A year ago, I dropped by at Graphic Design Grad Shows in Art Center and I couldn't help but think what amazing set-ups all the grads had. Each wall had its own intricate design, contrasting one designer from other. The set-up really represents each designer's personality. Most motion designer chose to go for black, simpler layout with a giant 40-something inch TV showing reels to be the main exhibit of the show. Brand and print-focused graphic designers focus on the table filled with flawless collaterals and books. Et cetera.
Setting grad shows aren't like setting up scholarship reviews, where you are given a strictly limited amount of space to display your work. You don't have a few hours to set it up. The department will give you 3 days 2 nights to set it up. When scholarship reviews are accessible only for faculty, grad shows would be an all-out show for you. Your final thesis. Future employers, people from the industry, Kyle Cooper, your family, relatives, and friends not from the industry, would come pouring to celebrate the end of your Art Center journey. Realizing how time-consuming and painstaking the process, grad show installation is one thing that I feared the most approaching graduation. I barely feared about my other classes. My thoughts have lingered to grad show installation starting Week 12.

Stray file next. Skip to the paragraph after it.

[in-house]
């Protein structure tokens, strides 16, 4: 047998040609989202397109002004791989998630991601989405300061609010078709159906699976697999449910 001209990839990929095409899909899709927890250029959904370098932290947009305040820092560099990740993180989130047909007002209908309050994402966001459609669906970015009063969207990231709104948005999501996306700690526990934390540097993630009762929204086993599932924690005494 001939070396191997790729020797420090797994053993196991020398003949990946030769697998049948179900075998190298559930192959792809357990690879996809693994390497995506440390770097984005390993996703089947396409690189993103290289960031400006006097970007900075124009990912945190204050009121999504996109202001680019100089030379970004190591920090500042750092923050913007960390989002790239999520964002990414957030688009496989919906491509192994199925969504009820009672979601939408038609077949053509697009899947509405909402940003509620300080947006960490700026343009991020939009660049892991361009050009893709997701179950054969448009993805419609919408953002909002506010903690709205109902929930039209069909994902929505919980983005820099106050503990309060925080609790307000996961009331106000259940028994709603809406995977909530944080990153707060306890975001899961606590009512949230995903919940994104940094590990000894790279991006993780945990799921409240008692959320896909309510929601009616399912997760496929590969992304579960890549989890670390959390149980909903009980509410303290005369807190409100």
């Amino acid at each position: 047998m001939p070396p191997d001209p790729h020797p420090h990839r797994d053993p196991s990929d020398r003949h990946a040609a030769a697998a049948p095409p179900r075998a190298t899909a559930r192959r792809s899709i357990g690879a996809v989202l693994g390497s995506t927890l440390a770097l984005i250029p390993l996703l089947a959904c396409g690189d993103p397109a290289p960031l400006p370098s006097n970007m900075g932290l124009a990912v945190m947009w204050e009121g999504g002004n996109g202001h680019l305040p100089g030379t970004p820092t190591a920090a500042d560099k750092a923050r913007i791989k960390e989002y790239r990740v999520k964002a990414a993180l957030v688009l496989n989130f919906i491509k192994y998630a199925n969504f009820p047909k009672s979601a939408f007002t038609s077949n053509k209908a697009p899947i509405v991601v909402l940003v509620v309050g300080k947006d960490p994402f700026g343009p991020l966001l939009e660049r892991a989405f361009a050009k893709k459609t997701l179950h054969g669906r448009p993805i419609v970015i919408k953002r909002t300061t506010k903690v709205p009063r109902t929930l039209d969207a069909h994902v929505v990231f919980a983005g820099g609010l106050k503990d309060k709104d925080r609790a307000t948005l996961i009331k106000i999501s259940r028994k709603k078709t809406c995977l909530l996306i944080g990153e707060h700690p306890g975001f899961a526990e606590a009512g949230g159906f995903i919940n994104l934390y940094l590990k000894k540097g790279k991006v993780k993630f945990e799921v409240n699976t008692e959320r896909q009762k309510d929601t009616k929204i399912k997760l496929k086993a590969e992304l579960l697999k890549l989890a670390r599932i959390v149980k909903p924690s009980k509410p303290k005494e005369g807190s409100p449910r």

A bit about the process of my grad show installation. I had to say I was blessed to have generous friends who came down to help me set up. The first part of the process was quite a mixture of fun, painful, and unexpectedly frustrating. The fun part was when my friends and I rented Uhaul and we went on a mini road trip around LA renting ladders and picking up podiums and tables (the four of us being squeezed in the truck's passenger seats). The painful part came in the latter. Likely my other friends, I started out with posters. When I was about to place the hanging sticks about 10 foot off the floor, my acrophobia kicked in: I froze on the top of the ladder, unable to move. That was when I realized I wouldn't be able to hang posters on my own. I blamed it on my vertically-challenged figure and acrophobia (that I didn't realize having until that very day). At that point, I asked around for help but my friends were too busy setting up their posters. By the time the clock struck 3am, the Stage where we were setting up, was nearly empty. I went home sad, frustrated, and panic. I had about twenty-four hours before the wall was due to be finished, and my very own wall was still barely there.
The next day, I switched my strategy: Instead of starting from the posters, I decided to start from setting up the collaterals on the table first as well as doing things that didn't required standing 10 foot off the floor. I installed my name plate on the foamcore and set the collaterals on the table compartments. My friends Jess and Kei as well as Carolyn came in the evening and did their magic hanging my posters within 30 minutes. They also helped me reorganize the collaterals on the table. I was done on time and glad that I could still go home to spend time cleaning up the room before my parents came the next day.